Decisions on Public Petitions Received

We will continue with the meeting and consideration of public petitions received. Petition No. P00020/19 is from Dr. Minal Jagger. The petition concerns travel between Ireland and the United Kingdom. The petitioner would like to see UK visa requirements abolished for Irish residence permit holders. Does any member wish to contribute on this matter? I recommend that we forward a copy of the response from the Department of Justice and Equality to the petitioner and close the petition when that is completed. Is that agreed? Agreed.

Petition No. P00040/19 is from Mr. Oliver Fay. This petitioner would like to see harmonisation of annual leave for all staff in the public sector. Does any member wish to contribute on this matter? I recommend that we forward a copy of the response from the Department of Public Expenditure and Reform to the petitioner and close the petition. Is that agreed? Agreed.

Petition No. P00045/19 is from Ms Susan Anthony who wishes to have an early retirement option introduced for people receiving long-term unemployment or disability benefits who are 60 years of age or older. Does any member wish to contribute on this matter? Deputy Cassells would like to respond.

I thank the Acting Chair. This is a very interesting petition and is very timely in terms of the debate going on around the raising of retirement ages. The petitioner talks about the fact that many older people who are employed but who lost their jobs through redundancy during the financial crash have been unable to find work because, according to the petitioner, companies do not want to employ older people and that forcing people in that age bracket to re-educate, upskill or change career is just not viable and that no matter what people do, some remain unemployable. The petitioner is seeking this early retirement for those who are forced into a situation of being effectively on the dole. People come into our offices in respect of this. Those who are forced to retire early find themselves in that one-year or two-year gap, where they have to claim jobseeker's benefit. They find that a huge blow to their pride and morale and that it is insulting and depressing. Only in the last week we heard the Taoiseach speak about this in the Dáil. When he addressed the matter last week, rather harrowingly, he quoted life expectancy 30 years ago, in particular of males. I would not have much left based on life expectancy a few decades ago. I thank God life expectancy of males and of females is rising but in tandem with that, it will place pressure on the Social Insurance Fund.

The Department of Employment Affairs of Social Protection was before the Committee of Public Accounts Committee a number of weeks ago and it espoused the fact that the fund was in a positive place, but based on the trends in respect of ageing and the demographics, it is not going to continue in that space and hence, one has this debate. The crux of the issue is around the funding of this based on life expectancy in the future. The State is faced with this in terms of where it stands and how it is going to continue to be able to fund this, based on an ever-increasing life expectancy.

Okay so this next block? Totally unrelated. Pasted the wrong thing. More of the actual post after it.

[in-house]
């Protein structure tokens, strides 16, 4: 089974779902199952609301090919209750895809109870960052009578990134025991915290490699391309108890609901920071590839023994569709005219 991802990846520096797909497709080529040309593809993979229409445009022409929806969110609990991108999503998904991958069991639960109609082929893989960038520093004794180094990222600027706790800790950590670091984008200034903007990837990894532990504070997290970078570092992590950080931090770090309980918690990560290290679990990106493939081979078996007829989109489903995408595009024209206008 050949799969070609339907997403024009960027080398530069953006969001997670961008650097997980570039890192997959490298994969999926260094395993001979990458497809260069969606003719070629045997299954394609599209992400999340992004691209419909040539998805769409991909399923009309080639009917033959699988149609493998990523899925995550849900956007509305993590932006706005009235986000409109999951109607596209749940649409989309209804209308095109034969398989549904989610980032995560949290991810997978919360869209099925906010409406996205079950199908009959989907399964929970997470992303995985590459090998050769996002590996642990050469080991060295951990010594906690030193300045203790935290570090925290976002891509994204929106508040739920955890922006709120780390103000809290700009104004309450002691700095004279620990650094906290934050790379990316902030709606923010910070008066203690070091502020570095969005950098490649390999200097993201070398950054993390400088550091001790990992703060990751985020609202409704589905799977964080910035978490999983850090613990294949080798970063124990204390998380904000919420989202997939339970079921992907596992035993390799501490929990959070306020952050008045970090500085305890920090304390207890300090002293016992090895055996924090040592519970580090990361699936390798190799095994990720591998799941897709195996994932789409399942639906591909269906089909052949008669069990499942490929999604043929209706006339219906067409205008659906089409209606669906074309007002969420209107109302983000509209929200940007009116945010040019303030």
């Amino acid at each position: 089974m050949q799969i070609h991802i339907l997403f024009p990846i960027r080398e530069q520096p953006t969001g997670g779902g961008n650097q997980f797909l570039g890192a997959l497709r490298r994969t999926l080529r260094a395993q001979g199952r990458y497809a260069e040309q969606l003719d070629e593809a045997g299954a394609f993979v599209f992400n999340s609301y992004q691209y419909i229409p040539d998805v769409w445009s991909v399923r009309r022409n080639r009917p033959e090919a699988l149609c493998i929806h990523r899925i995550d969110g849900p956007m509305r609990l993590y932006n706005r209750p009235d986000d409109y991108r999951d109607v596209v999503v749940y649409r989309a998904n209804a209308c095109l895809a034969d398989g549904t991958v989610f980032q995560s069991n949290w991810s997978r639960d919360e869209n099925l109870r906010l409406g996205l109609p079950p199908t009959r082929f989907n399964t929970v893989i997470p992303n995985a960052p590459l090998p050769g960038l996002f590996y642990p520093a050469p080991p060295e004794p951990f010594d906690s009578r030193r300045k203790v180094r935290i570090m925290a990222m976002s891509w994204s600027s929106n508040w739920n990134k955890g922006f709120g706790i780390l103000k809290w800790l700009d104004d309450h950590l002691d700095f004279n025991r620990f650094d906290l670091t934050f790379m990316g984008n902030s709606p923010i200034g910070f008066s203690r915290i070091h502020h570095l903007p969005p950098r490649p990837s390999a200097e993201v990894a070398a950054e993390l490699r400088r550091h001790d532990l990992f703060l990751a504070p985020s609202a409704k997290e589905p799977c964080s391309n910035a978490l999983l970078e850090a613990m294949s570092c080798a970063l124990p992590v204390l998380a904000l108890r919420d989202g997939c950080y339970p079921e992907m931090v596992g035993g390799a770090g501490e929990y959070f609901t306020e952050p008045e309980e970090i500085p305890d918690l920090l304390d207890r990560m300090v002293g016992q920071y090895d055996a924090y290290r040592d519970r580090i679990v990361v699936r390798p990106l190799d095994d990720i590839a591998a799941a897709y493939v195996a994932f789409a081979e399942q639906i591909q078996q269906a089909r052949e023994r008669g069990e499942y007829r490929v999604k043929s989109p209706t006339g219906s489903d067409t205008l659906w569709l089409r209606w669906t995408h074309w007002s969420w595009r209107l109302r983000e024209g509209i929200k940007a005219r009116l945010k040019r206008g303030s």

Conversely, we have heard from people who want to work longer and who find it infuriating that they are not allowed to continue to work in the workplace. It is a broader societal debate that is going to have to be had because, as in so many countries, if the fund is not there to pay pensions, it is a huge issue.

I do note the response from the Department in which it stated that an ambitious target had been set under Future Jobs Ireland to increase labour force participation rates among people over the age of 55 years from 34.5% to 38%, and that is considered ambitious. That is depressing in itself.

To go back to the central point, the petition is reflective of something that emanated in the years after the crash, when a huge cohort of people were caught in that gap. It might not be as prevalent now but it is worthy of recognition that that happened to people and that it was extremely hurtful to and hard on many people. The wider debate is whether we are going to be able to fund the Social Insurance Fund in the future. While things are positive at the moment, based on an ageing population, that may not always be the case over the next couple of decades.

I thank Deputy Cassells. I agree with everything he said. In regard to life expectancy, if we look at some cohorts of people, whether the Traveller community or the long-term homeless, their life expectancy is so much lower and they should be able to access retirement and packages that come with care, including nursing home care. It is an area I have been looking at in other committees.

In regard to this petition and the role of our committee, I recommend that we forward a copy of the response we received from the Department of Employment Affairs and Social Protection to the petitioner and that when this is completed, we close the petition. Is that agreed?

On the point the Acting Chair raised, it proves the point that an average is an average and that if one starts to drill down into the statistics, there are those within those averages that drag it one way or the other. The point the Acting Chair raised that certain demographics have a much lower life expectancy should not be glossed over either.

It is definitely something we should ask the members of the Joint Committee on Employment Affairs and Social Protection to take on since they have a greater ability to change a policy in that Department. Is it agreed to send the petitioner the response from the Department? Agreed.

I thank you for your attendance.

The joint committee adjourned at 2.03 p.m. until 1.30 p.m. on Wednesday, 4 December 2019.